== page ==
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Is it copyright/trademark infringement to display photos on the web of replica goods you have purchased?

Carmel, IN |

Would it be legal to link back to the sites with a clause stating "this site does not condone the purchase of counterfeit and otherwise copyright and trademark infringing goods proceed at your own risk"

There are no intentions to distribute said goods but only to alert the consumer of their presence.

Attorney Answers 5

  1. If the "replica" items that you purchased are counterfeit, then posting of these photographs and providing links to these web-sites is a terrible idea. First, you are incriminating yourself by showing the world that you are in possession of counterfeit goods. Second, you could be accused of contributory copyright and trademark infringement---your photos and links induce consumers to illegally traffic in counterfeit goods. Your proposed disclaimer gets you nowhere and offers you no protection.

    Also, you have now admitted on this web-site that you are in possession of "replica" goods---which means that you have apparently knowingly purchased counterfeit goods. You should assume that law enforcement is monitoring public web-sites such as this. Indeed, if I were in your shoes I would make an appointment today with a good criminal defense lawyer. You may need one sooner than you think.

  2. So you want to buy counterfeit products, photograph them and then publish the photographs on a website along with a link to where you purchased them next to a little note saying "buy these at your own risk?" Really? And why is that no aiding and abetting the CRIME of trafficking in counterfeit goods? You need to seriously reassess not only this plan but the motivation, and morally, behind it.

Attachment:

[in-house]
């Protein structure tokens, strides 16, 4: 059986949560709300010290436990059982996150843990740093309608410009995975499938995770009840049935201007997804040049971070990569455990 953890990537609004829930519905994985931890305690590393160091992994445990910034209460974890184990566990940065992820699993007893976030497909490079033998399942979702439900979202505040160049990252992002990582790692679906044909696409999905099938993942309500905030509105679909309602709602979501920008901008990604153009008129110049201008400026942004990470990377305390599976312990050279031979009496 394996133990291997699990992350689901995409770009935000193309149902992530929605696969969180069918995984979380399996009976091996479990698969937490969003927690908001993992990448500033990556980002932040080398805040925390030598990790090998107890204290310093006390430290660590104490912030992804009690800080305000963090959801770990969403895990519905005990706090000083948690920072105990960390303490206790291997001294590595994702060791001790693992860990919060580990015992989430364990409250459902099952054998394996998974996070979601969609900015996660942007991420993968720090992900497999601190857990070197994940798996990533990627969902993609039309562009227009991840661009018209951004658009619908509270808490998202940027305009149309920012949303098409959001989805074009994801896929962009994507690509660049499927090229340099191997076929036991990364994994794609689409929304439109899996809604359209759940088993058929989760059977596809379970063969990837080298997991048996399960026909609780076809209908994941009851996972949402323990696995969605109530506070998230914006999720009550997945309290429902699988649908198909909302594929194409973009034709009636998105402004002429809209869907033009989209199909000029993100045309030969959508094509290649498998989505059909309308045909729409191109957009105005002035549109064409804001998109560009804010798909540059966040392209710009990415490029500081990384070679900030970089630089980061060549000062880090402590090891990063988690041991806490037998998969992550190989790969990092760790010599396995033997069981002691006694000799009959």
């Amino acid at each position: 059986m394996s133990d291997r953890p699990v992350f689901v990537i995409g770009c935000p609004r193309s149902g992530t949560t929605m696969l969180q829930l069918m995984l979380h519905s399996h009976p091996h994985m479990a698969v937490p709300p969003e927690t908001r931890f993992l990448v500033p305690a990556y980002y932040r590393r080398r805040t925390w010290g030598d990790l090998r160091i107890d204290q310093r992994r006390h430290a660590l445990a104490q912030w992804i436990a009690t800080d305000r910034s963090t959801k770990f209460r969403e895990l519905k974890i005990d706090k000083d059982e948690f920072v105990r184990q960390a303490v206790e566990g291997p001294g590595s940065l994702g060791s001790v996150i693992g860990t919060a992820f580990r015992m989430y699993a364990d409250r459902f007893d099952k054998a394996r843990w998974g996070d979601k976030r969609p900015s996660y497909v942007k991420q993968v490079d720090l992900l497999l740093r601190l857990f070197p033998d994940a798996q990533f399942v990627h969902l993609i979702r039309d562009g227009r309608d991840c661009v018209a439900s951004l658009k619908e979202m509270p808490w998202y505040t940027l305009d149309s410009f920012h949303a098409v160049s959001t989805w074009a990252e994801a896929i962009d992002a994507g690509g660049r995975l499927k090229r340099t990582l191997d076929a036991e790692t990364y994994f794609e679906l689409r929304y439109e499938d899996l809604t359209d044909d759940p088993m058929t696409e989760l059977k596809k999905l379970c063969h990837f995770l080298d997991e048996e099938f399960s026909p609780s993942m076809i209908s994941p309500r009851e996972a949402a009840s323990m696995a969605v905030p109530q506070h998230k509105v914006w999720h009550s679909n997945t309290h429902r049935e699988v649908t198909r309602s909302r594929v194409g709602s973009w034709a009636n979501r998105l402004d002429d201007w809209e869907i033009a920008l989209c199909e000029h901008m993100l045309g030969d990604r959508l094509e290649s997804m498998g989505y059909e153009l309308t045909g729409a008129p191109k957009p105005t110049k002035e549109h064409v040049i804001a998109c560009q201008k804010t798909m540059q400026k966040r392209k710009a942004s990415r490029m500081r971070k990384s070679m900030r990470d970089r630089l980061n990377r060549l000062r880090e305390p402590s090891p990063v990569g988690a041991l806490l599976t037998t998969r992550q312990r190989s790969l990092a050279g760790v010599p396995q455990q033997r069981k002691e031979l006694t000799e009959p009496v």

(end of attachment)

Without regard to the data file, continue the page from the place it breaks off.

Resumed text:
The above is general information ONLY and is not legal advice, does not form an attorney-client relationship, and should NOT be relied upon to take or refrain from taking any action. I am not your attorney. You should seek the advice of competent counsel before taking any action related to your inquiry.

  3. The clause seems a mere lie to cover illicit activities, whatever your actual intent, and is likely to backfire on you. It will be understood to show that you really do condone trafficking in counterfeits, unless done in a purely educational expose to show how to avoid buying a counterfeit and assure you get the real thing. If this is not educational, but really an infringement dodge, it won't work and it will backfire badly on you. I don't buy the last sentence at all. Seems to me you want to display your counterfeit goods you have purchased either to brag about it or to try to resell them. What other motivation would there be? Either one will and should get you in trouble. You need to rethink that nutty illegal proposal.

    I am not your lawyer and you are not my client. Free advice here is without recourse and any reliance thereupon is at your sole risk. This is done without compensation as a free public service. I am licensed in IL, MO, TX and I am a Reg. Pat. Atty. so advice in any other jurisdiction is strictly general advice and should be confirmed with an attorney licensed in that jurisdiction.

  4. Counterfeit goods are an enormous problem, and the government aggressively pursues those who distribute counterfeit goods. If you do as you suggest, you are begging for trouble, not only civil but very likely criminal.

  5. The disclaimer your propose won't protect you from prosecution and your work online makes an easy trail for law enforcement to follow. Run as fast as you can from this deal you are considering.

    READ THIS BEFORE CALLING OR EMAILING ME: I am licensed to practice before the state and federal courts in Virginia. We have not established an attorney-client relationship unless we have a signed representation agreement and you have paid me. I am providing educational instruction only--not legal advice. You should speak with an attorney to whom you have provided all the facts, before you take steps that may impact your legal rights. I am not obligated to answer subsequent emails or phone calls unless you have hired me. I wish you the best of luck with your situation.